The last two days’ posts were all about phobias and crisis, so maybe it’s time to brighten things up.
Being that I’m one of the few people left on the planet who doesn’t DVR, I still see a fair number of television commercials, or at least hear the jingles in the background. Then I hear the jingles while I’m trying to fall asleep at night.
There was a time when jingles used to be clever and snappy. It didn’t matter if they got stuck in your head. Advertisers ensured the ditties equaled product appeal. We remember that Choo Choo Charlie was an engineer. Good & Plenty candies made his train run. I’m betting you can remember the intervening rhymes. We also knew that if I were an Oscar Mayer wiener, everyone would be in love with me.
In an 2010 interview for Forbes.com, Linda Kaplan Thaler, CEO and chief creative officer of advertising agency Kaplan Thaler Group, said, “A jingle is not successful if you listen to it once and like it. You have to listen to it and want to sing it. Essentially you become the advertiser for the brand.” She’s right.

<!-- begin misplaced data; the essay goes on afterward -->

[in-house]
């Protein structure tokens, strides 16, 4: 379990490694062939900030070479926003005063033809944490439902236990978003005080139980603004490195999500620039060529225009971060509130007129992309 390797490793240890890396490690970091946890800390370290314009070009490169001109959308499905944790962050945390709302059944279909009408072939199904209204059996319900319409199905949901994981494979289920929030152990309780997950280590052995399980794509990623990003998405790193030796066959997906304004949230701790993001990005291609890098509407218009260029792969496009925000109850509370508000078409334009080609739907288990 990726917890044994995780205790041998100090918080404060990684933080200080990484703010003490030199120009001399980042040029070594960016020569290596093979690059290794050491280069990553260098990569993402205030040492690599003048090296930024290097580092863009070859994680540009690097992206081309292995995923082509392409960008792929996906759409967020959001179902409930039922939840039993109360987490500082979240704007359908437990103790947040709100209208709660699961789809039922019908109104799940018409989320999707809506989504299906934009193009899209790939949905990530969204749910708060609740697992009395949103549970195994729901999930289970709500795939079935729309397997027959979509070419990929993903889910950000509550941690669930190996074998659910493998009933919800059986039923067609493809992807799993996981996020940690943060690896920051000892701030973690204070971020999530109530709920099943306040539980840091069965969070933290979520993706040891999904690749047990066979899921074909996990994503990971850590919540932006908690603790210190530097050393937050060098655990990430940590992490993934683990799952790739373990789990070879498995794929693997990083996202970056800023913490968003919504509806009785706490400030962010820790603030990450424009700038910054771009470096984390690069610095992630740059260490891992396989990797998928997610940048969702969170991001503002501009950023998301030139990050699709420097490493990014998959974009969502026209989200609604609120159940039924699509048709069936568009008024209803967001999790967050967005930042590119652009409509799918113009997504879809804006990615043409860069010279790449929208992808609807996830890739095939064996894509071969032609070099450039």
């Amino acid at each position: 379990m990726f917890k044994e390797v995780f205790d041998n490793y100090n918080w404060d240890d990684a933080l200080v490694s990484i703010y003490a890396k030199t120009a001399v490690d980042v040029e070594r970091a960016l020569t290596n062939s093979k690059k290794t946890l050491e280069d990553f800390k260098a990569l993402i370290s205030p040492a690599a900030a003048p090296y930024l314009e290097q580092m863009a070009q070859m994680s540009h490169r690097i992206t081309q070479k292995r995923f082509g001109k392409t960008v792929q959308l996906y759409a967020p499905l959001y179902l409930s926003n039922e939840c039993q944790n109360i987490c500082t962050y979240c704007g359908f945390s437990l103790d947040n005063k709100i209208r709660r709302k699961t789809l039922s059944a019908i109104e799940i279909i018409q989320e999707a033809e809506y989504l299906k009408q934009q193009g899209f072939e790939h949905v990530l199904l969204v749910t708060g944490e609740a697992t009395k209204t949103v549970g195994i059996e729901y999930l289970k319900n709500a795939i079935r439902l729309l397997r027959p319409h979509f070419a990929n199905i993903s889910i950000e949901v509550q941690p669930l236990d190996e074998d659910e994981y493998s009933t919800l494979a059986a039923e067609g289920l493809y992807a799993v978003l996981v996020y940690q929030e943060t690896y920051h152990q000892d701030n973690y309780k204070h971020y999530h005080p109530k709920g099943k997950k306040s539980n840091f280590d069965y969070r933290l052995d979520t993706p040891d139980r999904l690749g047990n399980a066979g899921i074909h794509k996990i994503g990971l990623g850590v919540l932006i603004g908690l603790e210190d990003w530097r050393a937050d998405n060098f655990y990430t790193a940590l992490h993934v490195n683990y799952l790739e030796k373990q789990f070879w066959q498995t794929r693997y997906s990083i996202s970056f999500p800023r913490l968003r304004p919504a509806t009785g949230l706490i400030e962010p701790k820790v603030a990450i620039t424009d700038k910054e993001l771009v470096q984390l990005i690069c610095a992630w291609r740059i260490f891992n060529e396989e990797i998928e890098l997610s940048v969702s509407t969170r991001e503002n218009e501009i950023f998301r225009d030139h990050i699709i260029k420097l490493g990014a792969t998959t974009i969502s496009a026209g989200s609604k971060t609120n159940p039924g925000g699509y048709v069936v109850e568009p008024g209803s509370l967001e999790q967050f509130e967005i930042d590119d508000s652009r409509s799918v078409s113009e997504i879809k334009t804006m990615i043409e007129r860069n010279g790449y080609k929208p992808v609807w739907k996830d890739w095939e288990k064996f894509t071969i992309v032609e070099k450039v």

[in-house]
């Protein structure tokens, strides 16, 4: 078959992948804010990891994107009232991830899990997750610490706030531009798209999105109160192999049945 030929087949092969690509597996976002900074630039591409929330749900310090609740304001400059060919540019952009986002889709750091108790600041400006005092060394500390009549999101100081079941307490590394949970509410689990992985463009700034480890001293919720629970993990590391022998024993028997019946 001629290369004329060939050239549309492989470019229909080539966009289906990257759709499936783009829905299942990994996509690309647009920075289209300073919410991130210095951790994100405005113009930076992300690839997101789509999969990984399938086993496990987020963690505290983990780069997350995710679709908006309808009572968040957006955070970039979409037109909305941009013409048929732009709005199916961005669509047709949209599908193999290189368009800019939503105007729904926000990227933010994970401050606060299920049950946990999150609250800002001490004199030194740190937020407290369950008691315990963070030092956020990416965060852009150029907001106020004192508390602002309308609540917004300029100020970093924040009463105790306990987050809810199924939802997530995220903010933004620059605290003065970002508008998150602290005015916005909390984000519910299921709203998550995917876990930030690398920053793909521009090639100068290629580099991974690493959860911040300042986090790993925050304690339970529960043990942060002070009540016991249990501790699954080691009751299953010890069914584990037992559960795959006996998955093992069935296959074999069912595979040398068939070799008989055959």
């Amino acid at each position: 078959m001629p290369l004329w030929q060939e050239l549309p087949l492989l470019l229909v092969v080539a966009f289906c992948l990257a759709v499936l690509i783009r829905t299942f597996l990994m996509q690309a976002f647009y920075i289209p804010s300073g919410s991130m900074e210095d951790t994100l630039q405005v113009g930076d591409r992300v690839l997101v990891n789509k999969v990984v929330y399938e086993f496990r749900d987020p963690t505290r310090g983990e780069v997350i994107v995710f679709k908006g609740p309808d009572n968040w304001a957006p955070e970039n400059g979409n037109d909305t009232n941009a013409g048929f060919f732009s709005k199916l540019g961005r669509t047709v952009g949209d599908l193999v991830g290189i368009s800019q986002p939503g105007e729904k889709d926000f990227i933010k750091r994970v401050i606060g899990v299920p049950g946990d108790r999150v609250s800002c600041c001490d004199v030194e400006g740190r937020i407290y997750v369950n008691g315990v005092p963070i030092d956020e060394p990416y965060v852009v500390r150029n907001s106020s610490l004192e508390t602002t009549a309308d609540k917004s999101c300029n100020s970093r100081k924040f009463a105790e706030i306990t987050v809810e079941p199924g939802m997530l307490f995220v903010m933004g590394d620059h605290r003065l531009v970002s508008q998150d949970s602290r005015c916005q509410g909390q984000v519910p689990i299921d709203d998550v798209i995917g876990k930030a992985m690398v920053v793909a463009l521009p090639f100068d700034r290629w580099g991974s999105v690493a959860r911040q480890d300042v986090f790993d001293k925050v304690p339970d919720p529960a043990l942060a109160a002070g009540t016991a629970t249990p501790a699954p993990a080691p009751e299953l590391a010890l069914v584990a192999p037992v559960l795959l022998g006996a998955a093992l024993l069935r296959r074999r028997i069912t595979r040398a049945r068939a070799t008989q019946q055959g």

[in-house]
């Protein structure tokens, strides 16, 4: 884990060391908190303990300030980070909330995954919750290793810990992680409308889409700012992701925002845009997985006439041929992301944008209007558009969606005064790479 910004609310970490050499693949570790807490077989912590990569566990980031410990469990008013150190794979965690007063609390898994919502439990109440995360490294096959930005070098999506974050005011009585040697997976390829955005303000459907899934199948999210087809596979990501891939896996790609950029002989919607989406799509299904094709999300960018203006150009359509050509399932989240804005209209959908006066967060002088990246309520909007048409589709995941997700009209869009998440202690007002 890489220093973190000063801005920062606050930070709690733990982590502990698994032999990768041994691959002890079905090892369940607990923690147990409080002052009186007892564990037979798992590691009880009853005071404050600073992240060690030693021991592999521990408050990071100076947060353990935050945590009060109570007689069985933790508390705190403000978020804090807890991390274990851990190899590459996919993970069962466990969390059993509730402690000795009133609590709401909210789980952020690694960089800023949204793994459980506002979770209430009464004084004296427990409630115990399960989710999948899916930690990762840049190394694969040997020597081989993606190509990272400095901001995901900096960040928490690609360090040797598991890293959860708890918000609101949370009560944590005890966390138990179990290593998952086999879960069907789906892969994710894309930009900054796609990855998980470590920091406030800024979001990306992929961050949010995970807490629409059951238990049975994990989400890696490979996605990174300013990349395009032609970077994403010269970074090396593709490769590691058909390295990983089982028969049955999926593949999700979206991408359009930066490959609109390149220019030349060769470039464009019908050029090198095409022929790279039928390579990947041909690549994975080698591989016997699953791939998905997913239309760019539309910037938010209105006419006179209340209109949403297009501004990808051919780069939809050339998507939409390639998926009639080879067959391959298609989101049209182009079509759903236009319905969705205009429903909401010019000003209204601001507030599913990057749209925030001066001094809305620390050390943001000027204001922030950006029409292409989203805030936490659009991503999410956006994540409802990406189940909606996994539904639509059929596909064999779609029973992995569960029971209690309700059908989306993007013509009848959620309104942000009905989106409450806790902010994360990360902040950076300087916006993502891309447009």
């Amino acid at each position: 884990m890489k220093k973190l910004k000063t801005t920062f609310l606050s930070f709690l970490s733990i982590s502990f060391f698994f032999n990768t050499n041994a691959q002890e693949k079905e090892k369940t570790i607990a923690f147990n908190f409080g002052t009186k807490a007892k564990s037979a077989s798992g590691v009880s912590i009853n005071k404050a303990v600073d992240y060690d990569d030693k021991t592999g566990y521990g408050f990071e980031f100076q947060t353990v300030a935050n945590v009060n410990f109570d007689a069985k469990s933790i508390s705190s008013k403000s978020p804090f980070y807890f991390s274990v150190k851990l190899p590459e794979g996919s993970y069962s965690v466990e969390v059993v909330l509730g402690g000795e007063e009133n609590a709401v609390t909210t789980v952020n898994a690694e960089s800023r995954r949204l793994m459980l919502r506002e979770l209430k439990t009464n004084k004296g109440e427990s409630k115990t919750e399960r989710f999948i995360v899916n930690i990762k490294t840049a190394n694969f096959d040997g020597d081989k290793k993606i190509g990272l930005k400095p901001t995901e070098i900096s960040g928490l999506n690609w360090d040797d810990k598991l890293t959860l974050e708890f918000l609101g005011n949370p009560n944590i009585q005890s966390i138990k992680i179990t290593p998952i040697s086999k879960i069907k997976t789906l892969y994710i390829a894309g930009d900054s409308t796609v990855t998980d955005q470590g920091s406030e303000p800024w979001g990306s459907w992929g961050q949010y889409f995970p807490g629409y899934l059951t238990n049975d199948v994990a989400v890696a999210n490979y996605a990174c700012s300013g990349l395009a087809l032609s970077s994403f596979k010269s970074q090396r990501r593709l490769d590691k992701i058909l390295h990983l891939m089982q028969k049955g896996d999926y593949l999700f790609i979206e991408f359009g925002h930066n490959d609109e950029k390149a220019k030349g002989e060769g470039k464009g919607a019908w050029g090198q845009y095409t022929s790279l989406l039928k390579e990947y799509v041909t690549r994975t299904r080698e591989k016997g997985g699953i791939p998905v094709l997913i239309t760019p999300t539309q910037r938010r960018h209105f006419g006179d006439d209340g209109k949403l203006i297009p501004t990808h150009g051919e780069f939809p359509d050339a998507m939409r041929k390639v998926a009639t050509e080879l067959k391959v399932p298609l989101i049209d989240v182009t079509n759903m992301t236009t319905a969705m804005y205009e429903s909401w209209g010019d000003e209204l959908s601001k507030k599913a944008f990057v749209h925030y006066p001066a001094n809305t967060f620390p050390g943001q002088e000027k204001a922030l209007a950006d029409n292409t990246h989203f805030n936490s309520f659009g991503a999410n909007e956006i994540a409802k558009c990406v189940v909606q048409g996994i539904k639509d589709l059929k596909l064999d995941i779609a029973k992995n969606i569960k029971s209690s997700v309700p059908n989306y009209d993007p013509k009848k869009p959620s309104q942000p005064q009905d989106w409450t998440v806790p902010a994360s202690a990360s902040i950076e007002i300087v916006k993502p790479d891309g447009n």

Lately, though, it seems that ad jingles are spectacularly annoying. I’d bet they clank in the average consumer’s head more persistently than the clever ones. And the fact that the quality of the singing is so much worse makes us want to dig Melanie’s “Brand New Key” out of our record crypts, just so we can find a more grating song to replace the obnoxious jingles echoing in our brains. By the way, “Brand New Key” has always been my nomination for the song most likely to power a psychological warfare campaign to induce surrender by the most stubborn of enemies. But the U.S. military doesn’t consult me on such matters.
I’ll nominate four modern-day jingles for your consideration and you can decide for yourself which would win the Most-Worthy-of-Psycho-Warfare award.
Cast your vote today:
- Other; please specify.